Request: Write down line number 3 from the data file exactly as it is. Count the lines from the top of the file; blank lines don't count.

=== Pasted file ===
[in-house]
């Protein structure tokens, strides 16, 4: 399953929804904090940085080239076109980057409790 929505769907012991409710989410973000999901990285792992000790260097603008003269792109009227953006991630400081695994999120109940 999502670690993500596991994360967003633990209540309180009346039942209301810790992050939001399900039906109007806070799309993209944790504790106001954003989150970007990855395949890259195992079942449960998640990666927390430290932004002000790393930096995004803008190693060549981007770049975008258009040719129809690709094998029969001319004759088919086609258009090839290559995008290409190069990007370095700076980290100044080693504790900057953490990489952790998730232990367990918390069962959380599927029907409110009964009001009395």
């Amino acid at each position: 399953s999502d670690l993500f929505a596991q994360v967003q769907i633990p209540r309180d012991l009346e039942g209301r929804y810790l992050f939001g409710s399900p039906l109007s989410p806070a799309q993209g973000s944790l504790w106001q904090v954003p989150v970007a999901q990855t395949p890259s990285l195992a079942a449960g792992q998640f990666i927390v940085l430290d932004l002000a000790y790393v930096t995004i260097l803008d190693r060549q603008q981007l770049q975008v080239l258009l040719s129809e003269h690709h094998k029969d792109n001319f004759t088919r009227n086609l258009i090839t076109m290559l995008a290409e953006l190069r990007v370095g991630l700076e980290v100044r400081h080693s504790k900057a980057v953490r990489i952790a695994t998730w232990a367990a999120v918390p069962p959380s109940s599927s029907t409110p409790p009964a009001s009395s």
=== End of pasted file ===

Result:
């Amino acid at each position: 399953s999502d670690l993500f929505a596991q994360v967003q769907i633990p209540r309180d012991l009346e039942g209301r929804y810790l992050f939001g409710s399900p039906l109007s989410p806070a799309q993209g973000s944790l504790w106001q904090v954003p989150v970007a999901q990855t395949p890259s990285l195992a079942a449960g792992q998640f990666i927390v940085l430290d932004l002000a000790y790393v930096t995004i260097l803008d190693r060549q603008q981007l770049q975008v080239l258009l040719s129809e003269h690709h094998k029969d792109n001319f004759t088919r009227n086609l258009i090839t076109m290559l995008a290409e953006l190069r990007v370095g991630l700076e980290v100044r400081h080693s504790k900057a980057v953490r990489i952790a695994t998730w232990a367990a999120v918390p069962p959380s109940s599927s029907t409110p409790p009964a009001s009395s």